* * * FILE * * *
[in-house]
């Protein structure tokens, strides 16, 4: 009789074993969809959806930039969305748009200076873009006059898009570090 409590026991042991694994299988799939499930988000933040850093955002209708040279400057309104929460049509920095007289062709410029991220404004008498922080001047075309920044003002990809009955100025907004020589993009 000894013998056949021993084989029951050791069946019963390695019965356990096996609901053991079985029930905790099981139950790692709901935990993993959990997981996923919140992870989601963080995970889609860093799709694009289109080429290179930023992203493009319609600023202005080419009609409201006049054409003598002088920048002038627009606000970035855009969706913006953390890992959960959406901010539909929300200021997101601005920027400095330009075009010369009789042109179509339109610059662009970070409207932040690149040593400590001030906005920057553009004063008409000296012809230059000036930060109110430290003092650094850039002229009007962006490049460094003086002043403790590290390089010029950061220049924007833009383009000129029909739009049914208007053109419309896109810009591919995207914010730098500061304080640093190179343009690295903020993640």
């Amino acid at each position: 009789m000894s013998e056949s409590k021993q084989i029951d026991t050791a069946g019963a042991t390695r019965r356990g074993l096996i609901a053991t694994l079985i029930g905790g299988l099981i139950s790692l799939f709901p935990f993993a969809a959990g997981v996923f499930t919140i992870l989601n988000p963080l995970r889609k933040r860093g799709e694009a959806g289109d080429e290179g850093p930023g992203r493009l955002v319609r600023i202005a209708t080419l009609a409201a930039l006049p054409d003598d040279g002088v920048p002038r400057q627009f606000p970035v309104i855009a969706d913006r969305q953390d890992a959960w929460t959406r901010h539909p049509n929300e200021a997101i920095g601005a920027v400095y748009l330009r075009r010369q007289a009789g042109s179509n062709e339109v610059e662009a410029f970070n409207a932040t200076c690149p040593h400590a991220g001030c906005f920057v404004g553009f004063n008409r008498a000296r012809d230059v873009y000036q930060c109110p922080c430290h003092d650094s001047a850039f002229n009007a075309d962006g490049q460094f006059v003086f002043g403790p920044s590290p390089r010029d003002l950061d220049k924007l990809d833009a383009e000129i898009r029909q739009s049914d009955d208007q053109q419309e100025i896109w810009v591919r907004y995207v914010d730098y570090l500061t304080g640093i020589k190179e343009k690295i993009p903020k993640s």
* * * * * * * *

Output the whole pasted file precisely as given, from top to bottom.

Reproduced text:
[in-house]
């Protein structure tokens, strides 16, 4: 009789074993969809959806930039969305748009200076873009006059898009570090 409590026991042991694994299988799939499930988000933040850093955002209708040279400057309104929460049509920095007289062709410029991220404004008498922080001047075309920044003002990809009955100025907004020589993009 000894013998056949021993084989029951050791069946019963390695019965356990096996609901053991079985029930905790099981139950790692709901935990993993959990997981996923919140992870989601963080995970889609860093799709694009289109080429290179930023992203493009319609600023202005080419009609409201006049054409003598002088920048002038627009606000970035855009969706913006953390890992959960959406901010539909929300200021997101601005920027400095330009075009010369009789042109179509339109610059662009970070409207932040690149040593400590001030906005920057553009004063008409000296012809230059000036930060109110430290003092650094850039002229009007962006490049460094003086002043403790590290390089010029950061220049924007833009383009000129029909739009049914208007053109419309896109810009591919995207914010730098500061304080640093190179343009690295903020993640």
């Amino acid at each position: 009789m000894s013998e056949s409590k021993q084989i029951d026991t050791a069946g019963a042991t390695r019965r356990g074993l096996i609901a053991t694994l079985i029930g905790g299988l099981i139950s790692l799939f709901p935990f993993a969809a959990g997981v996923f499930t919140i992870l989601n988000p963080l995970r889609k933040r860093g799709e694009a959806g289109d080429e290179g850093p930023g992203r493009l955002v319609r600023i202005a209708t080419l009609a409201a930039l006049p054409d003598d040279g002088v920048p002038r400057q627009f606000p970035v309104i855009a969706d913006r969305q953390d890992a959960w929460t959406r901010h539909p049509n929300e200021a997101i920095g601005a920027v400095y748009l330009r075009r010369q007289a009789g042109s179509n062709e339109v610059e662009a410029f970070n409207a932040t200076c690149p040593h400590a991220g001030c906005f920057v404004g553009f004063n008409r008498a000296r012809d230059v873009y000036q930060c109110p922080c430290h003092d650094s001047a850039f002229n009007a075309d962006g490049q460094f006059v003086f002043g403790p920044s590290p390089r010029d003002l950061d220049k924007l990809d833009a383009e000129i898009r029909q739009s049914d009955d208007q053109q419309e100025i896109w810009v591919r907004y995207v914010d730098y570090l500061t304080g640093i020589k190179e343009k690295i993009p903020k993640s």